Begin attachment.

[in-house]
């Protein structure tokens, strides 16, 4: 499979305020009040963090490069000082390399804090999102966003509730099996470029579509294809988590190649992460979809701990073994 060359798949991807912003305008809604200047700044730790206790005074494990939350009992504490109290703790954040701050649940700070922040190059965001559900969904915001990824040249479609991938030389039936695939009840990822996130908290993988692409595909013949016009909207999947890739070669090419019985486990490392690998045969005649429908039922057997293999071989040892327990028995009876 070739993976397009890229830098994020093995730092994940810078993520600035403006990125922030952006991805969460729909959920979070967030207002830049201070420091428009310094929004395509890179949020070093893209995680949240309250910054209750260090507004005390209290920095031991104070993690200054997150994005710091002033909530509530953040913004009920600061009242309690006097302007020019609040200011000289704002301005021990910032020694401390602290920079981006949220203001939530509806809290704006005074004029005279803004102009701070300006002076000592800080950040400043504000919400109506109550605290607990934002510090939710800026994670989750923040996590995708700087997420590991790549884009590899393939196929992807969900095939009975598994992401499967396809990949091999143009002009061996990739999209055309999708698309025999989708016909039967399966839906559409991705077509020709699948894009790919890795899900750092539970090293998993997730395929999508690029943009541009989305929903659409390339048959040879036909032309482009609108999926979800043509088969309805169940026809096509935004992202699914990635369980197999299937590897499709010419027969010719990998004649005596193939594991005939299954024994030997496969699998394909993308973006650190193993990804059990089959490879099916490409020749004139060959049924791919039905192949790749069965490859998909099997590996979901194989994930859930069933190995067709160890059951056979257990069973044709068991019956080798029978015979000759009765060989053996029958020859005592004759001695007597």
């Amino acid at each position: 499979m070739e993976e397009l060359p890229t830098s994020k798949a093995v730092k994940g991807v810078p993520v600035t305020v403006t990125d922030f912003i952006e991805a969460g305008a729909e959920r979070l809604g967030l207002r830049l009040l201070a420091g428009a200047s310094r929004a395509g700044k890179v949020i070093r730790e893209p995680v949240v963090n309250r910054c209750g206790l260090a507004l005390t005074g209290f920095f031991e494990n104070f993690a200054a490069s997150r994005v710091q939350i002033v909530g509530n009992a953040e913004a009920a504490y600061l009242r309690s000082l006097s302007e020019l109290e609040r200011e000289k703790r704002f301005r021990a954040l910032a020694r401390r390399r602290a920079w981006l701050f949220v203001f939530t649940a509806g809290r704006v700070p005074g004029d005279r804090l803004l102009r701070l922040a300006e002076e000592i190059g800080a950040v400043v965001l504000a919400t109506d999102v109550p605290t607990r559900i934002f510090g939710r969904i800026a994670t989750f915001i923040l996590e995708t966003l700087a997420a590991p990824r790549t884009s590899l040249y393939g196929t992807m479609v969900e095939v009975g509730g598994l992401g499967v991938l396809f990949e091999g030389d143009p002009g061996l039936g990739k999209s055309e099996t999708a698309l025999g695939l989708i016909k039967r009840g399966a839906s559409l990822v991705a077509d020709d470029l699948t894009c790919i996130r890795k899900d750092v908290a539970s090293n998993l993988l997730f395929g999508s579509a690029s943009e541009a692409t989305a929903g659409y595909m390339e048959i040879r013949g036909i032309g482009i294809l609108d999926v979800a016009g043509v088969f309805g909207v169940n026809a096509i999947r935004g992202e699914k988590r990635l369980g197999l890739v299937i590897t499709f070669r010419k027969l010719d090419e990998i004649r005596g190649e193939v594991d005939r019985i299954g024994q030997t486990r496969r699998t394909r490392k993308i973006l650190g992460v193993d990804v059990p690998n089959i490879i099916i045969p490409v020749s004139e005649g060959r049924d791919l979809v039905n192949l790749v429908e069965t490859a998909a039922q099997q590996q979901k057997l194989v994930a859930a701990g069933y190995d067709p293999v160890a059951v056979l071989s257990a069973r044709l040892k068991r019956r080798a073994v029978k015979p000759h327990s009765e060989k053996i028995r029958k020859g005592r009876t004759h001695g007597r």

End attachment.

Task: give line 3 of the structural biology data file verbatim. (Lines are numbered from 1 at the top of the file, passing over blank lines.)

């Amino acid at each position: 499979m070739e993976e397009l060359p890229t830098s994020k798949a093995v730092k994940g991807v810078p993520v600035t305020v403006t990125d922030f912003i952006e991805a969460g305008a729909e959920r979070l809604g967030l207002r830049l009040l201070a420091g428009a200047s310094r929004a395509g700044k890179v949020i070093r730790e893209p995680v949240v963090n309250r910054c209750g206790l260090a507004l005390t005074g209290f920095f031991e494990n104070f993690a200054a490069s997150r994005v710091q939350i002033v909530g509530n009992a953040e913004a009920a504490y600061l009242r309690s000082l006097s302007e020019l109290e609040r200011e000289k703790r704002f301005r021990a954040l910032a020694r401390r390399r602290a920079w981006l701050f949220v203001f939530t649940a509806g809290r704006v700070p005074g004029d005279r804090l803004l102009r701070l922040a300006e002076e000592i190059g800080a950040v400043v965001l504000a919400t109506d999102v109550p605290t607990r559900i934002f510090g939710r969904i800026a994670t989750f915001i923040l996590e995708t966003l700087a997420a590991p990824r790549t884009s590899l040249y393939g196929t992807m479609v969900e095939v009975g509730g598994l992401g499967v991938l396809f990949e091999g030389d143009p002009g061996l039936g990739k999209s055309e099996t999708a698309l025999g695939l989708i016909k039967r009840g399966a839906s559409l990822v991705a077509d020709d470029l699948t894009c790919i996130r890795k899900d750092v908290a539970s090293n998993l993988l997730f395929g999508s579509a690029s943009e541009a692409t989305a929903g659409y595909m390339e048959i040879r013949g036909i032309g482009i294809l609108d999926v979800a016009g043509v088969f309805g909207v169940n026809a096509i999947r935004g992202e699914k988590r990635l369980g197999l890739v299937i590897t499709f070669r010419k027969l010719d090419e990998i004649r005596g190649e193939v594991d005939r019985i299954g024994q030997t486990r496969r699998t394909r490392k993308i973006l650190g992460v193993d990804v059990p690998n089959i490879i099916i045969p490409v020749s004139e005649g060959r049924d791919l979809v039905n192949l790749v429908e069965t490859a998909a039922q099997q590996q979901k057997l194989v994930a859930a701990g069933y190995d067709p293999v160890a059951v056979l071989s257990a069973r044709l040892k068991r019956r080798a073994v029978k015979p000759h327990s009765e060989k053996i028995r029958k020859g005592r009876t004759h001695g007597r």